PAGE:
Broadgreen’s position close to some of Liverpool’s more coveted suburbs means it’s well placed to make the most of a fine range of education options.

Primary-wise, Malvern Primary School and Knotty Ash Primary, both rated ‘good’ by Ofsted, are within easy reach.

Meanwhile, St Cuthbert’s Catholic Primary, which was graded ‘outstanding’ in 2016, is also comfortably accessible.

Moving onto secondary education and the options include Broadgreen International School and Cardinal Heenan Catholic High School.

The highly regarded St Edward’s College and King David High School are also straightforward to reach from Broadgreen.

Under the spotlight: Broadgreen - An evolving suburb

 

Revamped retail park 

Anyone partial to a dose of retail therapy will be glad to hear that one of the UK’s biggest out-of-town shopping centres can be arrived at in less than 10 minutes by car from Broadgreen.

Re-launched as Liverpool Shopping Park in October 2017 following a £100 million redevelopment, the old Edge Lane Retail Park is home to food choices and high street regulars including River Island, TK Maxx, Outfit, Boots, Smyths Toys and Next.

Shopping aside you’ll still find Liverpool’s solitary bowling alley, Hollywood Bowl. Admittedly it’s seen better days and will be replaced by a new facility opening later this year.

 

Business impact

Any list of potential benefits for a new housing development will usually include the promise of extra spending and investment in local shops and services.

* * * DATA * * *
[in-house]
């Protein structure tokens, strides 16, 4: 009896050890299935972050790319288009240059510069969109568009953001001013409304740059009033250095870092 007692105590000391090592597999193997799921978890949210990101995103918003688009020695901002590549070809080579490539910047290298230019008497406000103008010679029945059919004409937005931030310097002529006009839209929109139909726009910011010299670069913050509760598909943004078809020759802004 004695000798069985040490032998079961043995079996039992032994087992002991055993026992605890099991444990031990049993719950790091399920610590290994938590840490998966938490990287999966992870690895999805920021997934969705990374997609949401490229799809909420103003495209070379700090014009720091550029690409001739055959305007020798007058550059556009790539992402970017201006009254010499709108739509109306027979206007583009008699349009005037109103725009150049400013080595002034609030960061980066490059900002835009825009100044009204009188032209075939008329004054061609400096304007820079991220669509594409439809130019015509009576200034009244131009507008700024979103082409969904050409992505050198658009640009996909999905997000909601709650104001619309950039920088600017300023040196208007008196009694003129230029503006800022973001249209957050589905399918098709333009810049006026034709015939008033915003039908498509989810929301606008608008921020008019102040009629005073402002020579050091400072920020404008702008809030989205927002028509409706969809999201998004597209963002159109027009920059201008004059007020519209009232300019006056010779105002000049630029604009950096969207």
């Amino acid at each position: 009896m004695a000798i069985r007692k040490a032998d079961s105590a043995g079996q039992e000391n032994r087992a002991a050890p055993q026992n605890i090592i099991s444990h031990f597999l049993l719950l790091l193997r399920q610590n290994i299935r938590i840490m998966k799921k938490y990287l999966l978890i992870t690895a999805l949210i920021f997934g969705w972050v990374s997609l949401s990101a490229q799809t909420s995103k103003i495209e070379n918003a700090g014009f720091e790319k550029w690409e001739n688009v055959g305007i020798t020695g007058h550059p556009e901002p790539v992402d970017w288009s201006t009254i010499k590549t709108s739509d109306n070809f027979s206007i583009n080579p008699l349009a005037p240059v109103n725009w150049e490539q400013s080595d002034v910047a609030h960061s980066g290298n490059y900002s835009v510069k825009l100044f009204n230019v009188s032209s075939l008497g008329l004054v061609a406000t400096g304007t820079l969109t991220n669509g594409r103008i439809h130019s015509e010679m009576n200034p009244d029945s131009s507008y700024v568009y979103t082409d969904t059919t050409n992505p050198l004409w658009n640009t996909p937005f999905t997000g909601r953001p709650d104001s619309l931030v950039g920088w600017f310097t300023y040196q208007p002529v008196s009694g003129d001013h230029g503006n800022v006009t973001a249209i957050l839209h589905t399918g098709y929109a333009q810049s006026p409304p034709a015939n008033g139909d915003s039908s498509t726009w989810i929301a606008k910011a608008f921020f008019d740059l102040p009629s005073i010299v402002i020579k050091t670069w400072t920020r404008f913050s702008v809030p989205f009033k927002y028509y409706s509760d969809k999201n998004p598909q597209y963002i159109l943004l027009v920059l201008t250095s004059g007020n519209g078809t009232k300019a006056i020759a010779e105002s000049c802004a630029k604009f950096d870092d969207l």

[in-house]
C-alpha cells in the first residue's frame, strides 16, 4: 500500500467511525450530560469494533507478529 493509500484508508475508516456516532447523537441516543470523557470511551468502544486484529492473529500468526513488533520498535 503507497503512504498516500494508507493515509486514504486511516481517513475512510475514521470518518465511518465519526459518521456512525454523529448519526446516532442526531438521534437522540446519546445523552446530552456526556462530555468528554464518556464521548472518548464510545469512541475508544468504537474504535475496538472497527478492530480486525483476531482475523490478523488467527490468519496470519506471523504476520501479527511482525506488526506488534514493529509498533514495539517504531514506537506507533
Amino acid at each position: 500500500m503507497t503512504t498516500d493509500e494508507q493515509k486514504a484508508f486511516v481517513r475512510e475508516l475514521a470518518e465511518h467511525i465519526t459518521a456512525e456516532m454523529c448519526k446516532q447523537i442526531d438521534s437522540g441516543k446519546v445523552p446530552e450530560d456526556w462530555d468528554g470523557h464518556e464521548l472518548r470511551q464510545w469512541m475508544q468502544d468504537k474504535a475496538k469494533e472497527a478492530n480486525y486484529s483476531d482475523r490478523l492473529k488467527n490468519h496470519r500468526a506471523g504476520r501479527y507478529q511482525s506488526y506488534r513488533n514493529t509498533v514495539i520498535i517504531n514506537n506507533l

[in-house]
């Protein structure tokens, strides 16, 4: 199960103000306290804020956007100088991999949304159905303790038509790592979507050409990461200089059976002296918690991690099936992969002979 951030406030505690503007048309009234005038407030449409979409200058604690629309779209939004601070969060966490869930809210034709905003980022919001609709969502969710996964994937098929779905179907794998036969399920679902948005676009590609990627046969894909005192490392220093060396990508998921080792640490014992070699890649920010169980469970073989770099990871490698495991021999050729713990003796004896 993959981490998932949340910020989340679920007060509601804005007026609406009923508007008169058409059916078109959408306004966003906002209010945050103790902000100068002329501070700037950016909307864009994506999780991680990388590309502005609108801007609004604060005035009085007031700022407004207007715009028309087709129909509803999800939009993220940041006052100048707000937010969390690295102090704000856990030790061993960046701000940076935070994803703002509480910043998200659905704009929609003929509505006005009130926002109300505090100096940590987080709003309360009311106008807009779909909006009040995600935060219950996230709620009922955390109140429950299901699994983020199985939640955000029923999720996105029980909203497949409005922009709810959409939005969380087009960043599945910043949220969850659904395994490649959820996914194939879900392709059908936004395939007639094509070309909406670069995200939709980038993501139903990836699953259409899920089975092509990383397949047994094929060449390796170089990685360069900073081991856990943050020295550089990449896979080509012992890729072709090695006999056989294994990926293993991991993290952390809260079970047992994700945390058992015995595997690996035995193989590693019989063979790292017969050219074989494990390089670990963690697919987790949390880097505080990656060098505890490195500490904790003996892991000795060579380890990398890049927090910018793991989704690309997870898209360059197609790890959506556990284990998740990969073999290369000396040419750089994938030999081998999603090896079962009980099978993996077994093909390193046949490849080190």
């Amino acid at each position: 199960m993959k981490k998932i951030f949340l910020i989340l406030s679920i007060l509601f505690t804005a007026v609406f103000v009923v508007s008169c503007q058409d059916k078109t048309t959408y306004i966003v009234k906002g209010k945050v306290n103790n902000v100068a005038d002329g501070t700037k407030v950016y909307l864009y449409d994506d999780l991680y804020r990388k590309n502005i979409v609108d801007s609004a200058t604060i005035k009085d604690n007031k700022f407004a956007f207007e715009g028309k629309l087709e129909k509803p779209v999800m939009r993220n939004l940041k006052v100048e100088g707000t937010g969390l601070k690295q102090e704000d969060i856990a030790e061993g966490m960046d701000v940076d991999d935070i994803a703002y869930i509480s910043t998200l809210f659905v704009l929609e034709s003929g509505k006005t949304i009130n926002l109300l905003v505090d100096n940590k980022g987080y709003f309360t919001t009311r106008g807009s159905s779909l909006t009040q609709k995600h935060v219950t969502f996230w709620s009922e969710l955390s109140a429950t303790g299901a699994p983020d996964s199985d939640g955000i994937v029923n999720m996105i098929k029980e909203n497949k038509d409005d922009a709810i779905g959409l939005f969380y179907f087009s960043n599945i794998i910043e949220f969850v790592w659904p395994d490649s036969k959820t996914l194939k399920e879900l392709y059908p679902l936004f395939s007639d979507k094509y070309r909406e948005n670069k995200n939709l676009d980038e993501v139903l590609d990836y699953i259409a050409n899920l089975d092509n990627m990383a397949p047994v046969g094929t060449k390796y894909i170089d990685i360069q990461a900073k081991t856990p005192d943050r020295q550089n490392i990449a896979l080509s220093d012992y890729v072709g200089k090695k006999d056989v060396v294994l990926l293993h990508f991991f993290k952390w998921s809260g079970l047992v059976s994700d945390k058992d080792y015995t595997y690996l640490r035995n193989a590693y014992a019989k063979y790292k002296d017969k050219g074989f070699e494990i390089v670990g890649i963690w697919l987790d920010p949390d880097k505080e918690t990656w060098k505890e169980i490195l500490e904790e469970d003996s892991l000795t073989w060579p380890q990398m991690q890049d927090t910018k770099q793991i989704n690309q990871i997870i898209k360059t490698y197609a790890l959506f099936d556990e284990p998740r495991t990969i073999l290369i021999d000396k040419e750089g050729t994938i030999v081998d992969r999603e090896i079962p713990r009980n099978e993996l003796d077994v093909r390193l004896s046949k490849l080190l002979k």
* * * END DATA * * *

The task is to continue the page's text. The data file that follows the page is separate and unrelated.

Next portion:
One long-standing business located on the border between Broadgreen and West Derby which has experienced this benefit first hand is John Kerr Chartered Accountants.

“I think Summerhill Park has regenerated the area greatly and provided much-needed housing,” says David Glover, director at the Eaton Road firm.

“We’ve seen a lot of economic activity as a result of people moving into the area.

“It’s been good for local businesses and we’ve actually got some clients who have addresses in the new development.”

John’s daughter and her young family relocated to Summerhill Park in the last 18 months, with her own daughter recently starting nursery in the area.

Take it from a local

Primary school teacher Peter Kelly moved to Summerhill Park with his partner and young child in 2014.

YM Liverpool spoke to Peter to discover what attracted him to buy in Broadgreen and his experiences of living in this developing location.

You’re not originally from Broadgreen, what drew you to the area?

“My partner and I both felt the estate was situated in a great location for us, with good links to town and other parts of the city.

“It also appealed to us because of its closeness to the south end and north end of the city where our parents live.

“There are some excellent schools in the area which was important to us as this was something we had to consider for our little girl.

“We also felt the area was developing and this has been proven with the opening of Liverpool Shopping Park which has a good variety of shops and restaurants.”

How have you and your family found Broadgreen as a place to live?

“We have enjoyed the four years we have lived here and have no plans to move away anytime soon.

“The actual estate we live on has been a great place to buy our first home.

“We enjoy the layout of the estate. Even though it is big there is a real sense of community and people enjoy getting to know each other.

“There are also some great pubs within walking distance such as the Turnpike Tavern and the Childwall Abbey Hotel, which we enjoy strolling to of a weekend.”

About Author: Lawrence Saunders

Lawrence is a journalist at Move Publishing. He can be contacted via email at lawrence@movepublishing.co.uk or by phone on 0151 709 3871.